This is exactly what happens with cats. When bringing a kitten or cat into your home, we now know that we should require proof that it has been tested for feline leukemia virus, has all of the shots (which should include panleukopenia, rhinotrachitis, and calicivirus), has been tested for worms and wormed if need be, and come from a house or cattery that is clean, well ventilated, and free of disease. The kit or cat should also arrive with no fleas or signs of flea dirt, not bare spots and no ear mites!
Conversely, when a person sells or places a kitten or cat in a new home, the kit should be tested, immunized, and in the same excellent physical condition as described above.
Why, then, does this kitten – the picture of glowing health – settle right in, eat well, play and purr, and suddenly develop signs of illness?
Because his immune system is NOT immune to the well germs carried by your cats and present in your house. You should actually expect a new addition to develop problems (lack of appetite, sneezing, redness or pus in one eye or both, diarrhea, and so forth) anywhere from a few days all the way up to a couple of months after he has come to live with you. Some kits have such a strong stamina that their system will continue to ward off the well germs for quite a number of weeks or months, whereas others will fall prey to these germs fairly quickly. Knowing this, you should immediately take the cat to your vet for treatment and there is no reason why he shouldn’t respond to medical aid if you are faithful in administering the medication prescribed by your vet, give him lots of tender loving care, keep him warm, and see that he is not subjected to stress.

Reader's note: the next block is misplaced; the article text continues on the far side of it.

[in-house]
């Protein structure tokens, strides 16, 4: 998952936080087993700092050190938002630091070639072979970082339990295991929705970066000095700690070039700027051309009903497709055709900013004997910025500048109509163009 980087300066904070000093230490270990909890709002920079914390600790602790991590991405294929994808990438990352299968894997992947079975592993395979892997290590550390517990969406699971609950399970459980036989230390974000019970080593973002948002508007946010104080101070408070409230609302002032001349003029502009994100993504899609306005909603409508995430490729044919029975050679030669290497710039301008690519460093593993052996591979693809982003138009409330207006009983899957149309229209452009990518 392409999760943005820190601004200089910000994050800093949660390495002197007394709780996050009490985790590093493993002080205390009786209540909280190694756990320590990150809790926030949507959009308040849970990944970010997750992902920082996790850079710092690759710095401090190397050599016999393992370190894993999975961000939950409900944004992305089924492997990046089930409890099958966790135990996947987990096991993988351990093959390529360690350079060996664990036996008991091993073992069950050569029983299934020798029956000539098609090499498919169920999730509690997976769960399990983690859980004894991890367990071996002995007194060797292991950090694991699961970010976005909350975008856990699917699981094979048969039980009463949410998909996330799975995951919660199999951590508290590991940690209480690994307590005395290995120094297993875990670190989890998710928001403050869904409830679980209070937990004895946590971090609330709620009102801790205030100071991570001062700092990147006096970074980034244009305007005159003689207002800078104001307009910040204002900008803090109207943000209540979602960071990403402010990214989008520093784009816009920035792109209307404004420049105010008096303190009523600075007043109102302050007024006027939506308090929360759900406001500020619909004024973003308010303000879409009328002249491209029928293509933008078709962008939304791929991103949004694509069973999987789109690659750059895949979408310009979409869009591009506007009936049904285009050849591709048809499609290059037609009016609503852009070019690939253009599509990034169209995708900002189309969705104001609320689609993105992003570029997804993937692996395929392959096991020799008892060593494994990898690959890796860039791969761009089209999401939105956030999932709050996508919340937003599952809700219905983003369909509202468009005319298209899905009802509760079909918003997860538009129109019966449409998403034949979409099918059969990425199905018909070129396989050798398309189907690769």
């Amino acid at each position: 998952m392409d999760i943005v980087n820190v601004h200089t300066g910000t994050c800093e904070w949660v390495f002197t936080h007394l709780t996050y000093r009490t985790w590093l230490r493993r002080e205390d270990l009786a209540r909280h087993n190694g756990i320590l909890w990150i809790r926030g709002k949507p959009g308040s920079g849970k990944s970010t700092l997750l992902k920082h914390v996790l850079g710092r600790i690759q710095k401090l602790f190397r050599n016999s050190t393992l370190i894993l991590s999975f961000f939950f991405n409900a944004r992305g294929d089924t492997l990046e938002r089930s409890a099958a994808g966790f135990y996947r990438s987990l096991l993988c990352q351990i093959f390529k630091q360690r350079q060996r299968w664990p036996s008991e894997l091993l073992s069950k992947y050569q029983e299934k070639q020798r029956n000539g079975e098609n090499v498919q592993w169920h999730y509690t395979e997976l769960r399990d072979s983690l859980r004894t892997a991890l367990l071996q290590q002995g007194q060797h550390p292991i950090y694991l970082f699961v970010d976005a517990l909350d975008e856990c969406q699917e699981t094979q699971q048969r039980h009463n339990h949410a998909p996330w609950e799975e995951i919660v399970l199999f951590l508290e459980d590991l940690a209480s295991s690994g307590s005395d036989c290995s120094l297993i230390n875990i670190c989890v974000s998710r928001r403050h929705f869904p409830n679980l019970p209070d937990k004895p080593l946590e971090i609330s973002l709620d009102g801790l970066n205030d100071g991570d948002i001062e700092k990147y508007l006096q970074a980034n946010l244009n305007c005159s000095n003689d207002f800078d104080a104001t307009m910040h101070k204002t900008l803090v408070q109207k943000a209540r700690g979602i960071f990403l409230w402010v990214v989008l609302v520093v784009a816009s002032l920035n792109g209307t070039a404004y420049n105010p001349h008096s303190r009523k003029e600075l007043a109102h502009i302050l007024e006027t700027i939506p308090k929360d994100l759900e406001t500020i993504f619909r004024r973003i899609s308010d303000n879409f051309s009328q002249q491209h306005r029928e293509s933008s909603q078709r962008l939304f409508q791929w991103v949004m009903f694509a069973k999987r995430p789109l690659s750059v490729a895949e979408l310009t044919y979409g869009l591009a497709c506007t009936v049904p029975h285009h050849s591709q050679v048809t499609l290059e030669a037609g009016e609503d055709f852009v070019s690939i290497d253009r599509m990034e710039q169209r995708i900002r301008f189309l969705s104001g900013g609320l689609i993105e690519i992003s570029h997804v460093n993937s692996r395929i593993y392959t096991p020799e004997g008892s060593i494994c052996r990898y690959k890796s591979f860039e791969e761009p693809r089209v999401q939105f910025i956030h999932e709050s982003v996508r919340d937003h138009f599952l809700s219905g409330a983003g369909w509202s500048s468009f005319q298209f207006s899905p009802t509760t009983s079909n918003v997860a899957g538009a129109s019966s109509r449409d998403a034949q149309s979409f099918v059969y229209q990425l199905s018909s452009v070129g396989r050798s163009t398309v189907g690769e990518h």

Don’t every try to medicate him with drugs that you have on hand for your own cats as they may not affect his particular illness and you can lose valuable time and increase the risk of losing him. Take him right to your vet and tell your vet that, although your other cats are well, this one is a new addition.
Again, one the other side of the coin, whenever you sell or place a kit in a new home, warn the new owners that the kitten may sooner or later come down with some sort of illness since he is not used to the well germs in their house and emphasize the importance of taking him immediately to a vet if he should become ill.
I went through quite a battle here in my own home for several months. Although the kit arrived in superb physical condition, with all of the required testing and immunizations, she soon developed redness in her eye, even though her appetite never flagged. Since she was a new addition, I first thought that one of the other cats had clipped her in the eye as cats sometimes do, so I lost a few days in getting her to the vet. By the way, this is a fairly common error even among experienced breeders and most of us assume that kittens have cut each other’s eyes with their claws, when in reality, this redness or pus in just one eye is an early warning signal to us that something is wrong.
No sooner did my vet and I get the new kitten over her ailment, then one by one, all of the other cats in the house came down with one thing after another. Depending upon the individual cat’s stamina and resistance, these symptoms appeared in two weeks in some cats and as long s two months in others. To make matters worse the new cat, who had recovered from her well germ ailment, then came down with still another variety of an illness from the well germs carried by my cats.
I feel as I spent most of the past three months in the vet’s waiting room, but took all of the cats to him repeatedly as some would respond to one medication and others to a different one.
I know bringing in a new cat into a household does not usually mean there will be a battle of the good germs or even any of the problems I experienced but I’m hoping I won’t have the need to add another new bloodline into my home for another ten years. I feel like I will need that long to recover from the past three months.